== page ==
The presentation is derived from the work done on the 1:1 Readiness Instrument developed by Educational Collaborators. This group has over 125 years of collective experience leading K-12 One-to-One programs and can help schools with their programs, beginning with this free tool.

Monday, April 23, 2007

The Great Laptop Debate

I just learned of a fantastic blog giving us a wonderful peek into the debate of a community whose public school district is seeking to implement a 1:1 laptop program. They were kind enough to include a link to this blog, though I do not know if they seek to include Linux in their program. However, it really doesn't matter. Though Linux can save a lot of money with laptop programs, the goal is not to save money or deploy computers. The goal is to help students learn how to become great learners in the ever-changing global marketplace of the 21st Century.

The town is Oberlin, Ohio and the blog is called Community Diaries. I encourage you to take a look. Though I am sure many great things will be added to this discussion, I would begin with the comments made to the bottom post on the blog.


Thursday, March 22, 2007

Terminal Services: The good, the bad and the ugly

I am hearing a lot about terminal services lately. I am also seeing a lot of excitement about it. About two years ago, I was also really excited about it but time, experience and experimentation has cooled my excitement. Terminal Services offers a great deal of additional access at a much lower cost but ultimately alienates today's youth who have become accustomed to personalized technology.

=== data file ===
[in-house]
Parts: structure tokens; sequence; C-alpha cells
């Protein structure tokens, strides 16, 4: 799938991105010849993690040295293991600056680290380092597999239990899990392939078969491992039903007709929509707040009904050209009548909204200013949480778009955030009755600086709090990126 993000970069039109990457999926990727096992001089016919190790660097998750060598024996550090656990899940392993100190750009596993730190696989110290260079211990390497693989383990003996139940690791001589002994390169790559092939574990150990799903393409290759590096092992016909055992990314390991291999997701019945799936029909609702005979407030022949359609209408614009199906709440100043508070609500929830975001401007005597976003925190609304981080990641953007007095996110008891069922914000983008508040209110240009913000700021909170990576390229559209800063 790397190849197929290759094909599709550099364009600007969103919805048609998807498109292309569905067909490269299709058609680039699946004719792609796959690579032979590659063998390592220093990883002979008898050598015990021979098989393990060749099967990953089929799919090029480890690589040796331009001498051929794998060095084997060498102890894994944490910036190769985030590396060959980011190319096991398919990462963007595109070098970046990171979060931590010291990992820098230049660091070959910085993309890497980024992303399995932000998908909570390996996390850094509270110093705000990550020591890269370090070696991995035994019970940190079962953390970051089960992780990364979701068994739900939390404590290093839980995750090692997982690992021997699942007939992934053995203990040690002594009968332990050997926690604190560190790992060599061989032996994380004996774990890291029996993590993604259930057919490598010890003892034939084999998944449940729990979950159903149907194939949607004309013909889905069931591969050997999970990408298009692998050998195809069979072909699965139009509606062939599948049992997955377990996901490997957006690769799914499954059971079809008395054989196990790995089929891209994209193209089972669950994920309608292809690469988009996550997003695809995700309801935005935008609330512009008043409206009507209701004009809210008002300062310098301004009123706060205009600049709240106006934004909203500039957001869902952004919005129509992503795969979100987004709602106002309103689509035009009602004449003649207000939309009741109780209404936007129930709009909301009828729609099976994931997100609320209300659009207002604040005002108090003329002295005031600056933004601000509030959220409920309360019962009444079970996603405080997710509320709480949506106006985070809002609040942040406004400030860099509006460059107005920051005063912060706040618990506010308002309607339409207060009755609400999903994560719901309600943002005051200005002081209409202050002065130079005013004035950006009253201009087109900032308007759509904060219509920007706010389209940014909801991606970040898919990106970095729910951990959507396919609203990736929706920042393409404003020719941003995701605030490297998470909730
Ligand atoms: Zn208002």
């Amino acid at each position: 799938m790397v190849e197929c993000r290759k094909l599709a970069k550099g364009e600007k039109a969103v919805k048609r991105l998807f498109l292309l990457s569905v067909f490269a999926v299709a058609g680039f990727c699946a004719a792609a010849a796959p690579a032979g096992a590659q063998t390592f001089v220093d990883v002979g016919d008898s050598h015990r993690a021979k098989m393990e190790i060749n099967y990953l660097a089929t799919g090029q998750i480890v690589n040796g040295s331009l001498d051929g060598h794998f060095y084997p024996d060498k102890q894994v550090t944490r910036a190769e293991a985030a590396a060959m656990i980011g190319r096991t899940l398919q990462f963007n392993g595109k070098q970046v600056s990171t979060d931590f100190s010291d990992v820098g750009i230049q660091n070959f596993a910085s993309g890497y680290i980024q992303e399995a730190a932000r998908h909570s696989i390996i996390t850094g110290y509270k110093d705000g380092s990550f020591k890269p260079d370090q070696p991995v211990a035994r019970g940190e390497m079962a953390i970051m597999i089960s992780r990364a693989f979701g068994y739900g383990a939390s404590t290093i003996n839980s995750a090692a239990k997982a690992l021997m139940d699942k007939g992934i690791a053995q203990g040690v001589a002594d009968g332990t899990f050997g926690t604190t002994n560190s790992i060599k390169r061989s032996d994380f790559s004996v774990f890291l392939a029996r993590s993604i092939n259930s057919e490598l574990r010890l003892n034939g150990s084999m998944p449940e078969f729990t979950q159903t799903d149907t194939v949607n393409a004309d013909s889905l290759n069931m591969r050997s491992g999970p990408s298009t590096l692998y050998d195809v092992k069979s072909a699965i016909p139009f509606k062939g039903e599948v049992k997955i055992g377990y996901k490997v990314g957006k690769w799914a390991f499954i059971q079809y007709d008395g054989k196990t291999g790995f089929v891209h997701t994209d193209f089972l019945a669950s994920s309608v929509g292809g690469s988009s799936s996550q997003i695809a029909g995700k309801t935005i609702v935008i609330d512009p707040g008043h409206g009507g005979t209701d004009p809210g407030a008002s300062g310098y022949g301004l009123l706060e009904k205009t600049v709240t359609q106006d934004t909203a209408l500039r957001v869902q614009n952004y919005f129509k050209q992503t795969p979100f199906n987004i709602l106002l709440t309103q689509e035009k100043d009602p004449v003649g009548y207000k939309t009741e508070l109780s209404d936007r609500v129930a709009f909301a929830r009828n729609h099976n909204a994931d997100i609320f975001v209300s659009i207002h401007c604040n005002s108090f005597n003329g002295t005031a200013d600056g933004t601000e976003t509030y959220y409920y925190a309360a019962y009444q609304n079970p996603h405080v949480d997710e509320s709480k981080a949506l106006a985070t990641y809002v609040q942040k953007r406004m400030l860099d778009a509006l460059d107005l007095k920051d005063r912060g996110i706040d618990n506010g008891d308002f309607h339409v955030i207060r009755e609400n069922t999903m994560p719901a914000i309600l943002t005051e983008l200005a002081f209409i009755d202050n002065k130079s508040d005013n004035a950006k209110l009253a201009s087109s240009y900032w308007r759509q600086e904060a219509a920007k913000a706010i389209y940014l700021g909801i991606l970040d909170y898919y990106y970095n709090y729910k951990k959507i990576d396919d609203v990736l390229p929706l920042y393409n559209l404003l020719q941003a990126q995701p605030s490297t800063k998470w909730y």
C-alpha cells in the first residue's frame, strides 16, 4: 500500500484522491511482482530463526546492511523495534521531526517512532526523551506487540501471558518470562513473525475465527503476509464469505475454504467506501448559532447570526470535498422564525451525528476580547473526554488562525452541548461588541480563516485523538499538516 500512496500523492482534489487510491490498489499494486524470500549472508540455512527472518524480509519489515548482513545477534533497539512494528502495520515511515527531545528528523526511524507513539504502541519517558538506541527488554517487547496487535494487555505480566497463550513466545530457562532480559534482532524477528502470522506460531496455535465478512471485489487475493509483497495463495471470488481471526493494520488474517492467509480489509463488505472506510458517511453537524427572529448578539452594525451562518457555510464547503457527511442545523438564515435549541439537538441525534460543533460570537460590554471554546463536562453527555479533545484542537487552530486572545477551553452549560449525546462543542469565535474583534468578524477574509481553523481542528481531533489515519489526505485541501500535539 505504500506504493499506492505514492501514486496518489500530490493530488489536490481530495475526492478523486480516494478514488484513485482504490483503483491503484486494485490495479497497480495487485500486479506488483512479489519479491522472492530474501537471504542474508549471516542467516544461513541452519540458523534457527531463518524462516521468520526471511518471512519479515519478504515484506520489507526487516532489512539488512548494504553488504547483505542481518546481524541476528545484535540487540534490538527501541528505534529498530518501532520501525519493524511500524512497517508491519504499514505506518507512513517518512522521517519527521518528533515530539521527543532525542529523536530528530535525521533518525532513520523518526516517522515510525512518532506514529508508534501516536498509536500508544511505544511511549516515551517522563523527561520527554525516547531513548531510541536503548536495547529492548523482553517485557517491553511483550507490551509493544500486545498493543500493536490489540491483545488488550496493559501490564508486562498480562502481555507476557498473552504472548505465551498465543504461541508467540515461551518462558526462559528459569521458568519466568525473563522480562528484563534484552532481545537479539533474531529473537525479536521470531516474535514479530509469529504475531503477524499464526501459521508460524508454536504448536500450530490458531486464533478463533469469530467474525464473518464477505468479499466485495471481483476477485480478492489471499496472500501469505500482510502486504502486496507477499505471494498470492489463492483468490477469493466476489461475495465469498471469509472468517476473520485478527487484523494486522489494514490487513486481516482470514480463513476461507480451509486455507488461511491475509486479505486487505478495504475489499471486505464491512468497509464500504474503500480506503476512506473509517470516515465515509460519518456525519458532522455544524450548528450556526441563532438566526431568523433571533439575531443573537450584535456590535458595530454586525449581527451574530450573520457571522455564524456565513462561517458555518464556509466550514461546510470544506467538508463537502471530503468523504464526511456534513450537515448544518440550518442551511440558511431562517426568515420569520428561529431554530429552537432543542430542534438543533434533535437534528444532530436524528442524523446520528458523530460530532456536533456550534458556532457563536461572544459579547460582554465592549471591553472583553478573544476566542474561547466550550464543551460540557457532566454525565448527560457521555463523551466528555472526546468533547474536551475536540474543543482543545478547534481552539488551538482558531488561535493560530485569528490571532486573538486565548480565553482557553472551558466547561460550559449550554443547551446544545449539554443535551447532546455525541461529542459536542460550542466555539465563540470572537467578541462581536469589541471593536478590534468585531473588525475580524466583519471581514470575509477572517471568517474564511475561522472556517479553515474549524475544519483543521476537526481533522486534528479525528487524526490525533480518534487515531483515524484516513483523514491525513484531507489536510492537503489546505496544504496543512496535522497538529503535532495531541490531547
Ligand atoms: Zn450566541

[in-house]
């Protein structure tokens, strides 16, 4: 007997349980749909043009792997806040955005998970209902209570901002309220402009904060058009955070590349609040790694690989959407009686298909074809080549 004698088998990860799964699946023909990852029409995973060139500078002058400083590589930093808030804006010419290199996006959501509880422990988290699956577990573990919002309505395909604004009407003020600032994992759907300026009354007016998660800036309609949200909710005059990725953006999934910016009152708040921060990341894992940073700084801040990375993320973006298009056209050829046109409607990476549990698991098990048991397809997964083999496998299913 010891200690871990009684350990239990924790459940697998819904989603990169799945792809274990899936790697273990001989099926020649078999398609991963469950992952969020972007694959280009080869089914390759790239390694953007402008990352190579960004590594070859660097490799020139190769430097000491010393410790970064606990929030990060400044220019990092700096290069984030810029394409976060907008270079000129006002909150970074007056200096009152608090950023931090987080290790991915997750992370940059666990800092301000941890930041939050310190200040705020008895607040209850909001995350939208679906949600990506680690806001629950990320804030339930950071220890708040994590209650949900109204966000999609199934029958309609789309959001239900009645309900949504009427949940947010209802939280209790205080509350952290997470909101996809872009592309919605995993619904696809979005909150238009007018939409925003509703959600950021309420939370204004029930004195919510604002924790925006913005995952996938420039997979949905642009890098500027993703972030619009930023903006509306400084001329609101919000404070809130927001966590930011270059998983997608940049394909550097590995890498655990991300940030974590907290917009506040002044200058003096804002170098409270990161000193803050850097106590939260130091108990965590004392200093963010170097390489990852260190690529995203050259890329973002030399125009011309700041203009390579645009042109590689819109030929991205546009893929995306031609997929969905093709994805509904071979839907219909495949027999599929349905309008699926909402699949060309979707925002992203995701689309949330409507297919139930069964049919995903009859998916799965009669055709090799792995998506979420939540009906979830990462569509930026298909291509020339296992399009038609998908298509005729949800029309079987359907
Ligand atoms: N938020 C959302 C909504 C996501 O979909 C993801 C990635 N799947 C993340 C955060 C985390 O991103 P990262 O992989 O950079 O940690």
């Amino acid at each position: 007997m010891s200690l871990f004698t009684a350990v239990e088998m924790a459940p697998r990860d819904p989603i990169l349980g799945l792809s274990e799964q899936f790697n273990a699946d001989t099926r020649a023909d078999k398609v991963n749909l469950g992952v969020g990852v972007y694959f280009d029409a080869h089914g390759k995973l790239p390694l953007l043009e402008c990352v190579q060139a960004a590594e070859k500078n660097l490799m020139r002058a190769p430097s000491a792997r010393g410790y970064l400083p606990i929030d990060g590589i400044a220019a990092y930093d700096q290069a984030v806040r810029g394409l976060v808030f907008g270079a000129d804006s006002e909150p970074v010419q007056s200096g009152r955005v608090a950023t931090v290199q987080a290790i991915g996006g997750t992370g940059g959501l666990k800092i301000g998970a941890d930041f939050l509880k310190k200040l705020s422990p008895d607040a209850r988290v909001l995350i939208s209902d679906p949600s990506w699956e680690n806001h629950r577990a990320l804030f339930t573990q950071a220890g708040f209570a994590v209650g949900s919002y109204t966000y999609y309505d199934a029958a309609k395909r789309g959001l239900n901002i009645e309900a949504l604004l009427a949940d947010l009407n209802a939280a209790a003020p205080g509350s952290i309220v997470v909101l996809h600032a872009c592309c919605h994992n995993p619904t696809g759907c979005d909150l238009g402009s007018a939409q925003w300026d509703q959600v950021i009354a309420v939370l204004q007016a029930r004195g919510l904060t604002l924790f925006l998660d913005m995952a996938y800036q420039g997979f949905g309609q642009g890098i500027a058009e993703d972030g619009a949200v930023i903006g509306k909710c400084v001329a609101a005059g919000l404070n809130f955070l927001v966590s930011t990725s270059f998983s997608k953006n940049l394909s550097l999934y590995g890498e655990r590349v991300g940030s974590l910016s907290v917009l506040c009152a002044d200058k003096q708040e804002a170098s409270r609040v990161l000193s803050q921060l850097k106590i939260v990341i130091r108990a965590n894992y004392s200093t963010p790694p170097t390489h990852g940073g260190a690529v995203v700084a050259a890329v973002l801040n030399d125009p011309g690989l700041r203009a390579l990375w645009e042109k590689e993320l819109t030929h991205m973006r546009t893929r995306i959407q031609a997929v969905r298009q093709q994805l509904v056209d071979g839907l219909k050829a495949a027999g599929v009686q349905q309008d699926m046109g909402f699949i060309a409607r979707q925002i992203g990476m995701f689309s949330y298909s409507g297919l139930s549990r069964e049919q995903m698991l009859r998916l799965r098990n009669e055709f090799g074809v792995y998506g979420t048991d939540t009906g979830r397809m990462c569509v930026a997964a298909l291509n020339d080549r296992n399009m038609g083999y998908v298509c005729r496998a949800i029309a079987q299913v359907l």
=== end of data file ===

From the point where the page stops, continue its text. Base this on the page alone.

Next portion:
First, let me offer a brief definition. Terminal Services is effectively offering multiple users access to a single computer from multiple locations simultaneously. Microsoft offers terminal services and various products offer add-on functionality, such as Citrix. At Whitfield, we use Citrix. We have four servers which have up to about 75 users a piece running either a full desktop environment or specific applications. Thus, 75 people are using the same computer at the same time. Now, this is a pretty strong server but that's still pretty efficient. Terminal services have also gotten a lot of attention through the K-12 Linux Terminal Service Project and Linux Terminal Services through Novell's Suse Linux.

The Good
The good side of terminal services is that it can drastically cut costs. Instead of buying beefy desktops who's CPU remains idle most of the day, you can place low cost desktops or thin terminal devices (or hold onto really old, crappy computers) and run state of the art software on the relatively few beefy terminal servers. Because you can hold onto (or resurrect) old computers, it is very possible to improve your student to computer ratio. Lower costs and more access is a good thing!

The Bad
Whenever you have multiple users simultaneously using the same computer, you need to be careful about one user destroying the experience of all the others. In a desktop environment, if one kids messes things up, he or she will usually walk away and find another computer. Though that one computer is down, everyone else remains largely unaffected. The necessary result of this is that you have to lock down your terminal servers pretty tightly. You also need to watch them pretty closely, though, when things are not right, you will hear about it as it affects so many people! Also, one of the greatest limitations of terminal services is that resources are only available when people are connected to the network. Though many terminal services can be made available through the Internet, you still have to be connected. How lost did you feel the last time you forgot your cell phone? Magnify that times ten for today's digital kids.